Tory Power Struggle

Tory Power Struggle


The Conservative Party, traditionally known for its discipline and unity, has in recent years faced internal turbulence. This is epitomized by the growing tensions between the parliamentary party and its grassroots members. Central to this internal conflict is the 1922 Committee, a powerful body within the party that significantly influences leadership decisions. Recent discussions among party grandees have highlighted their desire to regain control from the increasingly right-wing membership base. This reflects broader concerns about the party’s direction and stability.

The Role of the 1922 Committee

The 1922 Committee, historically a backbench committee of the Conservative Party, significantly influences party dynamics, especially during leadership crises. It holds the power to trigger votes of no confidence (VONC) in the party leader, a process that has often led to leadership changes. However, the efficacy and impact of the current VONC process have been questioned. Some suggest it may contribute more to instability than resolution.

Members’ Vote and Party Democracy

The concept of party democracy within the Conservative Party has been contentious. William Hague, who introduced the members’ vote in 1998, recently advocated for returning leadership selection to MPs. He argues it would contribute to a healthier democracy. He points out that while activists might resist losing their vote, the overall success and democratic health of the party should take precedence.

John Strafford, a proponent of Conservative Party democracy, provides historical context. He argues the members’ vote was a compromise. This vote offset the reduction of other democratic elements within the party. Members were granted a say in leadership elections, but other demands for democratic reforms, such as electing the Party Chairman, were sidelined. This compromise has led to a perceived imbalance between the grassroots and the central party apparatus.

Grassroots Influence and Right-Wing Tendencies

Surveys show that most Conservative Party members favour keeping their vote in leadership elections. This reflects their desire for greater influence in party decisions. The grassroots faction leans more right-wing than the parliamentary party. They advocate traditional conservative values and policies, sometimes conflicting with leadership’s strategy.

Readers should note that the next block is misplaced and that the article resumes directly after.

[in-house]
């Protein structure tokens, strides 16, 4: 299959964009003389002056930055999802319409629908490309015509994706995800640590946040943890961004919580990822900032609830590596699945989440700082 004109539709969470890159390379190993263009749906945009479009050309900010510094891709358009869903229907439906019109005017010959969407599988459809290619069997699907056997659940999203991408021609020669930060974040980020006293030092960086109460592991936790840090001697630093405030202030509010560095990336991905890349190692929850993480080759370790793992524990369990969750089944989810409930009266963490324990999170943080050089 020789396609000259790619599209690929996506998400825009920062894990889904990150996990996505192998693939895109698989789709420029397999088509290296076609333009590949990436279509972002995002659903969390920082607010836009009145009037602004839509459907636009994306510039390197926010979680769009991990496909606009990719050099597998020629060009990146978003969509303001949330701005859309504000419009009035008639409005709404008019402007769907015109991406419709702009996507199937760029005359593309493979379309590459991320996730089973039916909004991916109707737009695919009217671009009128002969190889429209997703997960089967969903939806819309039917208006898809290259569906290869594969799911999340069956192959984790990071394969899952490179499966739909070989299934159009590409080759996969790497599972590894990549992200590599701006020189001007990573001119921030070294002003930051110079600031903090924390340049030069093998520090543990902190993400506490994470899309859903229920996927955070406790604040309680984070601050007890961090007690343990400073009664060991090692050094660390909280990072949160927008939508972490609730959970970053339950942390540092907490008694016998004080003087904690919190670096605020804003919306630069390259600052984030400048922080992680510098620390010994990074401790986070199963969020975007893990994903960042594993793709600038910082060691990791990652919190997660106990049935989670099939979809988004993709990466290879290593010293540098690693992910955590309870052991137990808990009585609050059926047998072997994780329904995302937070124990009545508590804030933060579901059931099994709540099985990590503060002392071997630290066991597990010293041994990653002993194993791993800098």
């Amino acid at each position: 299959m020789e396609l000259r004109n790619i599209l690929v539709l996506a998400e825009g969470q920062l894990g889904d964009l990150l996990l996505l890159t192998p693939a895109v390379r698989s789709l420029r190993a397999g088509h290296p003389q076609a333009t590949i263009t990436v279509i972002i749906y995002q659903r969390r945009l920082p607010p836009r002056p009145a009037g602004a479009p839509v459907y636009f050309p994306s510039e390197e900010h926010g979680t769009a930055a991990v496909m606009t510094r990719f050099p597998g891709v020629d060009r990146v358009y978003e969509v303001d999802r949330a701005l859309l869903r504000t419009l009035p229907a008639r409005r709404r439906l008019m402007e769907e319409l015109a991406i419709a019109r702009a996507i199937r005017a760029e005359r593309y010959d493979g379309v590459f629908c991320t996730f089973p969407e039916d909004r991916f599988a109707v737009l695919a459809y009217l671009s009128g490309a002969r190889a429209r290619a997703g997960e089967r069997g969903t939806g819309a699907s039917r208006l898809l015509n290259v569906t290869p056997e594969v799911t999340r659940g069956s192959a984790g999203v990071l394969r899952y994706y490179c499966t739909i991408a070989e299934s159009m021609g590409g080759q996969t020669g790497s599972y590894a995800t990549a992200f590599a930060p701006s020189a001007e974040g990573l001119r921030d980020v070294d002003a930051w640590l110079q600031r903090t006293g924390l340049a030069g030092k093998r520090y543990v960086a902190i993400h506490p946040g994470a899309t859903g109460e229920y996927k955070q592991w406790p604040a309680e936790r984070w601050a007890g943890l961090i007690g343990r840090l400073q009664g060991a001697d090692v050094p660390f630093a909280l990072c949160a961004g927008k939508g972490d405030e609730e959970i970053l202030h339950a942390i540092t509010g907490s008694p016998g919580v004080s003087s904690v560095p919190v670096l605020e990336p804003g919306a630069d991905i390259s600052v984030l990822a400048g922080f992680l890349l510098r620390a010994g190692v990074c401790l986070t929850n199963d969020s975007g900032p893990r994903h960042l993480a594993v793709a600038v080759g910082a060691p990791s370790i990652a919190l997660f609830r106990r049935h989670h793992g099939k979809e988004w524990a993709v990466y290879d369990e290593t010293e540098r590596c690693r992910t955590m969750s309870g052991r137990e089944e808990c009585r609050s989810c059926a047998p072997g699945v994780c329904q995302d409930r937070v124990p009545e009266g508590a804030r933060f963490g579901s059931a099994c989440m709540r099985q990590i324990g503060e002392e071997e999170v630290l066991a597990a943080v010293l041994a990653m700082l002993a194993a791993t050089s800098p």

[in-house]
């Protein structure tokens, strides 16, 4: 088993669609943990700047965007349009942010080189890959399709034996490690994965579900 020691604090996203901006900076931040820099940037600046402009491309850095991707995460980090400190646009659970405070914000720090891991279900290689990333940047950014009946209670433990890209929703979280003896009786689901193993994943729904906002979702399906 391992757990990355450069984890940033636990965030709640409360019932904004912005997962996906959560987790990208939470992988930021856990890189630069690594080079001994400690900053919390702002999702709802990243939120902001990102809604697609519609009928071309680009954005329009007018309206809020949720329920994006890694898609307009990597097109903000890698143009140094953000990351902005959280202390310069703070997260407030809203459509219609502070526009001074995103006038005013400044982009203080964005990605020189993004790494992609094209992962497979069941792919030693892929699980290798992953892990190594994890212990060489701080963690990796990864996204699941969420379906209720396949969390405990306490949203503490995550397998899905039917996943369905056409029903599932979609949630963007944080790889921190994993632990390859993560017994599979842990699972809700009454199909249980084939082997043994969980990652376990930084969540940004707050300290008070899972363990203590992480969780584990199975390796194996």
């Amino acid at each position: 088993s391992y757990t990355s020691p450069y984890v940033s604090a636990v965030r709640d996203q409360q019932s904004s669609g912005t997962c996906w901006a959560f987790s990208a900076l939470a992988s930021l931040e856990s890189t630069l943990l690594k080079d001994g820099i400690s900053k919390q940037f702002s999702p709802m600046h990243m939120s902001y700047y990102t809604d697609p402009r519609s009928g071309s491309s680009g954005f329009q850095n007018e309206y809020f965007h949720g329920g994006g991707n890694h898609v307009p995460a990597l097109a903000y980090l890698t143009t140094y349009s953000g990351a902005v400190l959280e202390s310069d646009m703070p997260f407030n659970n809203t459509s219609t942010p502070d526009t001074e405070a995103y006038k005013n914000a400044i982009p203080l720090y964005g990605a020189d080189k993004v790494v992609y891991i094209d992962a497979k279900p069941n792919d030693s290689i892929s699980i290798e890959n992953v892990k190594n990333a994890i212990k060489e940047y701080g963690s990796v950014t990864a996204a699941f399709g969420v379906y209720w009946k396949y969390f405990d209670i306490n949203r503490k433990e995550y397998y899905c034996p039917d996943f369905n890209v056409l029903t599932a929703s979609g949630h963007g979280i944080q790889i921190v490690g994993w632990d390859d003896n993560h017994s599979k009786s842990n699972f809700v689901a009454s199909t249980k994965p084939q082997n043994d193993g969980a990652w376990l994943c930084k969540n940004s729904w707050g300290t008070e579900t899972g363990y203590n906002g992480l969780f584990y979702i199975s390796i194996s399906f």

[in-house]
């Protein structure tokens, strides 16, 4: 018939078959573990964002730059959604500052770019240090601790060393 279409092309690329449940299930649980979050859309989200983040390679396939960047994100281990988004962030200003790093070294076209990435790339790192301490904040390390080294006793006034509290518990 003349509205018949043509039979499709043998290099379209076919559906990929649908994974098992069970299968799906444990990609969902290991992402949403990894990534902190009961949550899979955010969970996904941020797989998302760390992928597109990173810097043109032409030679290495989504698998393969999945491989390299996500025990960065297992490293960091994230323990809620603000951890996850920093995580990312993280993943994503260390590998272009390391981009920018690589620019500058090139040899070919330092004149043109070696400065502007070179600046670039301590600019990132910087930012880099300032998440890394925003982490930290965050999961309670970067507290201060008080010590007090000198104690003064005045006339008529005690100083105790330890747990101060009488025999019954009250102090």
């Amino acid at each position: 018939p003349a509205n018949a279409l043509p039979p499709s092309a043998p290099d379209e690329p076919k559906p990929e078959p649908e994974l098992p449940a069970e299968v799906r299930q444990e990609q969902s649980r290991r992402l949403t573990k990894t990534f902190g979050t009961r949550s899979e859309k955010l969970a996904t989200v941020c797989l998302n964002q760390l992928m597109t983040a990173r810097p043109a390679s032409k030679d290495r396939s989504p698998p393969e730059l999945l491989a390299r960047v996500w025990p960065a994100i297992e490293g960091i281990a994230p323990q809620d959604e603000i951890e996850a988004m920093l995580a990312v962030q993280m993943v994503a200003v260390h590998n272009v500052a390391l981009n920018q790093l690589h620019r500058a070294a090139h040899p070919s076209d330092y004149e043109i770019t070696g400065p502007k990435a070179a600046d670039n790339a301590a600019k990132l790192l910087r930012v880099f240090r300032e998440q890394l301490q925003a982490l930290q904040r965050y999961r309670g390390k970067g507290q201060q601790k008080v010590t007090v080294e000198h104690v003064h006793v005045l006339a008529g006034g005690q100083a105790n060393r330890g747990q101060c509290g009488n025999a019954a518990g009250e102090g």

The recent chairmanship of Bob Blackman in the 1922 Committee brings new discussions about the rules governing leadership elections. It is recognized that the current process, with its low VONC threshold, fosters instability and factionalism within the party. Suggestions for reform include raising the threshold for triggering a vote. This might involve requiring substantial backing from MPs or cabinet members for a leadership challenge.

Party Unity and Stability

The Conservative Party’s internal dynamics reveal a complex interplay between the desire for democratic participation by its members and the need for a stable and unified leadership. Frequent leadership contests and easily triggered votes of no confidence have eroded party unity. This creates a perception of constant internal strife. Reforming the 1922 Committee’s rules and re-evaluating the role of grassroots members in leadership elections could be steps toward restoring stability.


The Conservative Party’s ongoing struggles with internal democracy and leadership stability underscore the challenges of balancing grassroots influence with effective governance. The ideological divergence between the more right-wing membership and the parliamentary party exacerbates these issues. As the party looks to the future, decisions by the 1922 Committee and broader leadership will be crucial. These decisions will shape its direction and unity. Reforming the leadership election process and addressing the party’s power dynamics could help navigate these turbulent times. These changes could restore a sense of purpose and coherence to the Conservative Party.

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